Therefore, to manage a burn or a scald successfully, the following first aid activities are fundamental;

  • As a first aider, ensure your safety
  • Quench off the thermal source, either by telling the victim to roll on the ground so that fire on the clothes can be put off or throw a blanket on the fire to remove oxygen and stop the burning process
  • Assess for the ABC of first aid (airway, breathing, and circulation). Check if the airway is clear and breathing is consistent, and has a pulse. We shall cover more on this in a later article.
  • Remove clothes from the burn victim, ensure that you do not hurt further the injured part. Remove pieces of jewelry, belt, and any clothes that can be restrictive. Burn injuries swell very fast.
  • Pour running water or let the burnt part cool in the water for some time. Do not extend beyond 30 minutes to prevent lowering the body temperature.
  • Never place ice cubes on burnt areas as it can cause more harm by deepening the burnt area.
  • In chemical burns, dilute the strength of the chemical by watering the area with a large amount of water.
  • Assess the surface area, if it’s more than the palm of their hand, seek medical attention immediately.
  • Loosely wrap the burnt area with a clean cloth or a bandage to keep the air off the burn, relieve pain and protect the broken skin from infection.
  • Do not apply any cream, jell, or any other substance to the wound unless directed by a health provider. 
  • Raise the burnt area slightly above the heart level to relieve pressure and reduce swelling.
  • Depending on the severity of the burn, take appropriate action. A minor burn may require no further care if the burn is large and deep. Seek medical attention promptly.

Complications of severe burns and scalds

  • Dehydration. Loss of fluids from blistering of the skin.
  • Bacterial infection. The large open surface area on the skin makes it susceptible to microorganism.
  • Scarring. 
  • Contractures. Often occur when scars are mature, thick, and restricting movement over joints.
  • Disability. Loss of function of a body part following burns and scalds.
  • Low body temperature (hypothermia) when a large surface area is burnt and exposed.

Prevention of burns and scalds;

At home

  • Children account for the most patients with burns and scalds, keep them out of the kitchen.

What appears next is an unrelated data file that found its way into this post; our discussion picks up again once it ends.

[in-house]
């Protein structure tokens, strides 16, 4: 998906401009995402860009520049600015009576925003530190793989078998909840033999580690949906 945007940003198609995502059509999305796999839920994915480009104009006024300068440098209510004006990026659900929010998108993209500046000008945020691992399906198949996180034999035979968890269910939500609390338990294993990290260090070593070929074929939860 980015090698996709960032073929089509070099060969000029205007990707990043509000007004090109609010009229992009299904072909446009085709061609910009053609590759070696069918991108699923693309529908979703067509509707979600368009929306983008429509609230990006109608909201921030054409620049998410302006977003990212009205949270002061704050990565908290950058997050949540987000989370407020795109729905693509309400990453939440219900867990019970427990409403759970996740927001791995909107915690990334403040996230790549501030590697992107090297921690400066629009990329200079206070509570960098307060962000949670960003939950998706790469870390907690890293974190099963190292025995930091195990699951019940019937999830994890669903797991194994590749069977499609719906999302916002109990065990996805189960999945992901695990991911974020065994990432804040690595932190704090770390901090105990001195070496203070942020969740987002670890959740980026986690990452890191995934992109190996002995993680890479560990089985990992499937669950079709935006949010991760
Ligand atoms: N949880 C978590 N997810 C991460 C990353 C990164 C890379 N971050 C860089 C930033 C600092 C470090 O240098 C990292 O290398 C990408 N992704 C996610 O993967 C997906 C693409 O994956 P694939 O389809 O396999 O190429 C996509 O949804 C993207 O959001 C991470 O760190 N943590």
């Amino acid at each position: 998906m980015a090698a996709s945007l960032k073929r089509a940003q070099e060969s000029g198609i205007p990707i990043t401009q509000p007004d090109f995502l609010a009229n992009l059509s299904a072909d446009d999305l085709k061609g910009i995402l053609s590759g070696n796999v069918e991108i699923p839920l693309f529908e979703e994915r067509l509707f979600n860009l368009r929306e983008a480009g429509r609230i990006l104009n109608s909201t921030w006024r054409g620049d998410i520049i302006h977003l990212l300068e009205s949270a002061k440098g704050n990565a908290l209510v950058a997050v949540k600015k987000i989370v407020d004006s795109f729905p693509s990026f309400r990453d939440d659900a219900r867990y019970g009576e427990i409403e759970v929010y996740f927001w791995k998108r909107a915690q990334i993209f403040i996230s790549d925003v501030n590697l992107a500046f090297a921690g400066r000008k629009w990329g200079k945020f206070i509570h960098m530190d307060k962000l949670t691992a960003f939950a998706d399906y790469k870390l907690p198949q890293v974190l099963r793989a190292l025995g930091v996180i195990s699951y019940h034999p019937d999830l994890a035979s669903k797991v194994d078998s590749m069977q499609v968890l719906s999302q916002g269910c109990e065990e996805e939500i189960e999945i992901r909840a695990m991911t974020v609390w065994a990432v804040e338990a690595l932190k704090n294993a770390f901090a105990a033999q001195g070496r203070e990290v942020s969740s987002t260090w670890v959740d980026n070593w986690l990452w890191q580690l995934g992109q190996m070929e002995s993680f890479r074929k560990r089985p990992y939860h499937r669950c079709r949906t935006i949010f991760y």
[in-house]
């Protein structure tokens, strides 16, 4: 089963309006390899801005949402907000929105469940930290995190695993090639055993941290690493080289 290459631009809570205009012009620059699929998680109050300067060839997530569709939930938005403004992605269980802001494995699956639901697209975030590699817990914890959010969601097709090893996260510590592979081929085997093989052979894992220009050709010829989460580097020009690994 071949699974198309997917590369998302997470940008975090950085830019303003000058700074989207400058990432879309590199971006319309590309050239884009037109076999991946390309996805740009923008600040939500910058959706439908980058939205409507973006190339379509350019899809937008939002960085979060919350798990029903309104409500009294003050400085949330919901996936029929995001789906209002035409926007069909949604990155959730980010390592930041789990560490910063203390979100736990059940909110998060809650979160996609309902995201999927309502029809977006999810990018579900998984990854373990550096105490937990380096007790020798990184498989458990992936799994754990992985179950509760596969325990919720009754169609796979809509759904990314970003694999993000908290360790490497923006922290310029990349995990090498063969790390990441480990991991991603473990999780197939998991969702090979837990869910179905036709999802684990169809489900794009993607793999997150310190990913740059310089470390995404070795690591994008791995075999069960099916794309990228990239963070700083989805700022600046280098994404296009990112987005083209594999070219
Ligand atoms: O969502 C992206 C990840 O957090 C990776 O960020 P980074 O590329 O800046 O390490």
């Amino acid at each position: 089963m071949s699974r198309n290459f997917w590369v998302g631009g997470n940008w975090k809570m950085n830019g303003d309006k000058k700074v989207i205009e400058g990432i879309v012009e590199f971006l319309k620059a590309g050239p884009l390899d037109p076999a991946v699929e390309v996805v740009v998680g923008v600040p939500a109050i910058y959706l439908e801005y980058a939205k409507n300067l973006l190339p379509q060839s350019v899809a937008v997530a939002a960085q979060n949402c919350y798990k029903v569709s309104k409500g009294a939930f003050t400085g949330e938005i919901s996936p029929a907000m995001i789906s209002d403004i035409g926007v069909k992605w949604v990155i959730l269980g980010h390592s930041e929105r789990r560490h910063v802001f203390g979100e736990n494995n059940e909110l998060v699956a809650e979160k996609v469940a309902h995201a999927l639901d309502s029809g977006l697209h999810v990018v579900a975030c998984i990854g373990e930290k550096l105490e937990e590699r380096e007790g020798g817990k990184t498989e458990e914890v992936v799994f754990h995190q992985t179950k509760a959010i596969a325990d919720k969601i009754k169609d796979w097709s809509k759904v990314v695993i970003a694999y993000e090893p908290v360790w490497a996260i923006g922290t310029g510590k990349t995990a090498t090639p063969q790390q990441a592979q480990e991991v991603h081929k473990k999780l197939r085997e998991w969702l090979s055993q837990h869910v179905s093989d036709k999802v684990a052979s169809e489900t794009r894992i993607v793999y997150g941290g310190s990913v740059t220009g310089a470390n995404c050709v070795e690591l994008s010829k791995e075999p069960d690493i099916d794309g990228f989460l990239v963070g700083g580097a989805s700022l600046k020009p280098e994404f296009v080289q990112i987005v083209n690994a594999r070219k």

• Handles of saucepans, kettles, and other cooking devices should face away from open space. 
  • When an oily pan catches fire, do not lift it off the cooker, turn off the fuel source, and cover the pan with a wet cloth.
  • Place cups and pots with hot liquids at the center of the table away from children who can pull and spill the hot content.
  • To prevent burns and scalds in the bathroom, a common occurrence among the elderly, place non-slip mats.
  • A small child should never be left alone in the bathroom where the bathtub contains hot water. Children love to play with water and is likely to put their hands in.
  • The elderly should not sit too near the fireplace to warm themselves, they are likely to fall asleep and get burnt.
  • Place a fire blanket in the kitchen that can come in handy whenever a fire breaks out, a bucket with sand, or a fire extinguisher, and know how to use it.

At workplace

  • Ensure that occupation fire safety measures are vibrant at the workplace and the staff is conversant.
  • Conduct periodic capacity training on fire safety and first aid, have basic first aid kits at hand.
  • To assess emergency preparedness, conduct annual fire safety drills, identify gaps and work on areas of weaknesses.
  • Prepare for mass evacuation and referrals in high risks occupations that are prone to fire outbreaks.
  • Place warning stickers on hot surfaces

Policy considerations

  • Set up a burn registry to analyze actual incidences of burns, their effects, and their impact on planning emergency care.
  • Strengthen health capacities to treat burns and scalds to reduce disabilities.
  • Establish public health literacy on risks, susceptibility, first aids, prevention, and long-term rehabilitation services.
  • Promote fire safety, focusing on fire-prone environments, industries, and dwellings in informal settlements where fire outbreaks can be catastrophic.
  • Strengthen operational research to inform policy decisions on innovative ways to increase fire safety in the general population.

9 thoughts on “Home Accidents and Emergencies: Burns and Scalds

  1. Nice piece of advice to the public. This is really humanitarian. Such kind of knowledge is beneficial both to the youth and the entire human family. Cheers


  2. Hi Catherine,
    Very insightful and helpful too. I have shared with my nanny as well.
    Thank you Catherine.